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How Fracking (hydraulic fracturing) Works -or- how to make water that lights on fire

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If you look around on YouTube, it is fairly easy to find videos showing people who have flammable tap water. The water coming out of the faucet will light on fire and burn with an open flame. Here are several examples:

What is happening here? Natural gas (mostly methane) is getting into the aquifer. When the water is brought up out of the water well into the tap, the methane comes with it. The methane bubbles out of the water and can burn in the air.

Generally speaking, natural gas does not get into aquifers, so what is causing it to happen in these videos? According to the following article, in many different parts of the United States, a new natural gas drilling technique called fracking (aka hydraulic fracturing) is causing this problem and many other contamination problems:

A Colossal Fracking Mess

The Delaware is now the most endangered river in the country, according to the conservation group American Rivers.

That’s because large swaths of land—private and public—in the watershed have been leased to energy companies eager to drill for natural gas here using a controversial, poorly understood technique called hydraulic fracturing. “Fracking,” as it’s colloquially known, involves injecting millions of gallons of water, sand, and chemicals, many of them toxic, into the earth at high pressures to break up rock formations and release natural gas trapped inside. Sixty miles west of Damascus, the town of Dimock, population 1,400, makes all too clear the dangers posed by hydraulic fracturing. You don’t need to drive around Dimock long to notice how the rolling hills and farmland of this Appalachian town are scarred by barren, square-shaped clearings, jagged, newly constructed roads with 18-wheelers driving up and down them, and colorful freight containers labeled “residual waste.” Although there is a moratorium on drilling new wells for the time being, you can still see the occasional active drill site, manned by figures in hazmat suits and surrounded by klieg lights, trailers, and pits of toxic wastewater, the derricks towering over barns, horses, and cows in their shadows.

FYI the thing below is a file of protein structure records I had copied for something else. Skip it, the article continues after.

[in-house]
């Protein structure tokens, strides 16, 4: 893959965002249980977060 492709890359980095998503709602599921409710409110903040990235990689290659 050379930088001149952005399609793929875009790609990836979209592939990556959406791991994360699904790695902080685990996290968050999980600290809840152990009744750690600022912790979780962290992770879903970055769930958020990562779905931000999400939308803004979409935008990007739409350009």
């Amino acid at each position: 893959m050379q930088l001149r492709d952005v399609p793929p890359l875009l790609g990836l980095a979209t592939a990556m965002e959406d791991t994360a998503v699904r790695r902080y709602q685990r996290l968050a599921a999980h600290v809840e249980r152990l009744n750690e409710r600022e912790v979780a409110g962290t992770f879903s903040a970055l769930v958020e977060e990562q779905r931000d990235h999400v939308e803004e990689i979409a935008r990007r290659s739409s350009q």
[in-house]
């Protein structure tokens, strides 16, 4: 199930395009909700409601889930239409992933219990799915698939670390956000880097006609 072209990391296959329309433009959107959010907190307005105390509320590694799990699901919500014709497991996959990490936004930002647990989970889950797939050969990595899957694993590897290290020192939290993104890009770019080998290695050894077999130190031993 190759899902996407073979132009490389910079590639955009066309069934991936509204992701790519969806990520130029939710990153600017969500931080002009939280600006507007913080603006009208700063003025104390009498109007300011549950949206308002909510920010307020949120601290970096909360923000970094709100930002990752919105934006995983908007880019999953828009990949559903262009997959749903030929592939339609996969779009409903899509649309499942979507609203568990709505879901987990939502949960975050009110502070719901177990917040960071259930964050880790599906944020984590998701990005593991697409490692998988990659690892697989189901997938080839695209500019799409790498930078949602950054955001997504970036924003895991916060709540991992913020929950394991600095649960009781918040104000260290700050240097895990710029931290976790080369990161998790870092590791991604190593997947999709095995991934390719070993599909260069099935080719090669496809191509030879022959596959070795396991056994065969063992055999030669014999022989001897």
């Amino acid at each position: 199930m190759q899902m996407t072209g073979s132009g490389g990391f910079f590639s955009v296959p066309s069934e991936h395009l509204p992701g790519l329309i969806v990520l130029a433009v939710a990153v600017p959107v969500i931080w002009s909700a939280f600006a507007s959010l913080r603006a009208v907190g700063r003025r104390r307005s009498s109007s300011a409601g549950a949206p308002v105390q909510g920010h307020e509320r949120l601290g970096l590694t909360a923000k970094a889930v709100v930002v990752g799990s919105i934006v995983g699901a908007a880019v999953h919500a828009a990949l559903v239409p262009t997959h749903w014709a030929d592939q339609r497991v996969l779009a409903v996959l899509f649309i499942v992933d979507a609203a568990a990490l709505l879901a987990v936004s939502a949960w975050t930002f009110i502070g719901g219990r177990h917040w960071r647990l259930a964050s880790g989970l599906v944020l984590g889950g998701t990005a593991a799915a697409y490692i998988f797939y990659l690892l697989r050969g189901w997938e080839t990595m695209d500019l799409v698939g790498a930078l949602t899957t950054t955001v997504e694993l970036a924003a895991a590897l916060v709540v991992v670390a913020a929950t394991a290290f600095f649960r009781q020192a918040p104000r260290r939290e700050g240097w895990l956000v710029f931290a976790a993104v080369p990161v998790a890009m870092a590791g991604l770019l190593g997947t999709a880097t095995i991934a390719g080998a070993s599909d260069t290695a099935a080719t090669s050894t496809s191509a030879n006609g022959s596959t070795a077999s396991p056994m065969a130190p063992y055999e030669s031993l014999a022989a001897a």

The real shock that Dimock has undergone, however, is in the aquifer that residents rely on for their fresh water. Dimock is now known as the place where, over the past two years, people’s water started turning brown and making them sick, one woman’s water well spontaneously combusted, and horses and pets mysteriously began to lose their hair.

In the following video, a woman in New York talks about the contamination of her drinking water from fracking chemicals:

Toxic chemical contamination in Pennsylvania:

This brings up the obvious question: What is Fracking? The following video provides an excellent explanation of the process:

As described in the video, a natural gas well is drilled like any other well (a process we now know much more about thanks to the BP oil spill in the Gulf of Mexico). A drill string drills a hole deep into the earth (see How Oil Drilling Works for details). Then, as seen in the previous video, horizontal drilling techniques can be used to drill horizontally as well.

Once drilling is complete, the drill string is extracted and the well bore is lined with steel pipe. Cement is pumped around the outside of the pipe to lock it in place. Once the cement hardens, shaped charges are pushed down the pipe to perforate it and start fracturing the rock around the steel pipe. Then gallons of “fracturing fluid” at high pressure are pumped in. This is where the name “hydraulic fracturing” comes from – water is one of the fluids commonly used. In the best case the water is mixed with sand, and the grains of sand act as a “proppant”. The grains of sand get into the fractures and will hold them open once the water pressure is released.

A sand/water mix is the best case. Apparently there are many toxic chemicals used in some fracturing fluids. So if the fractures stretch into the aquifer (as apparently they often do), those chemicals plus oily residue and chemicals from the shale formation get into the drinking water.

The following video, from the industry, explains how hydraulic fracturing is harmless to communities and to the environment:

A quote from the previous video:

There are numerous precautions that are used in fracture stimulation, where this process does not in any way harm the environment around these wells. There are multiple layers of protection that are in place, from steel casing to cement around the casing that maintains that fracture stimulation just within the formation. We have techniques and technologies that allow us listen and hear where the rock is cracking, so we know that the fracture stimulation stays within the Barnett. So fracture stimulation is absolute very environmentally friendly technique for producing natural gas.

It would seem, based on the evidence shown above, that this statement is untrue. The following video tells the other side of the story and discusses the exemptions from environmental laws that the natural gas industry enjoys:

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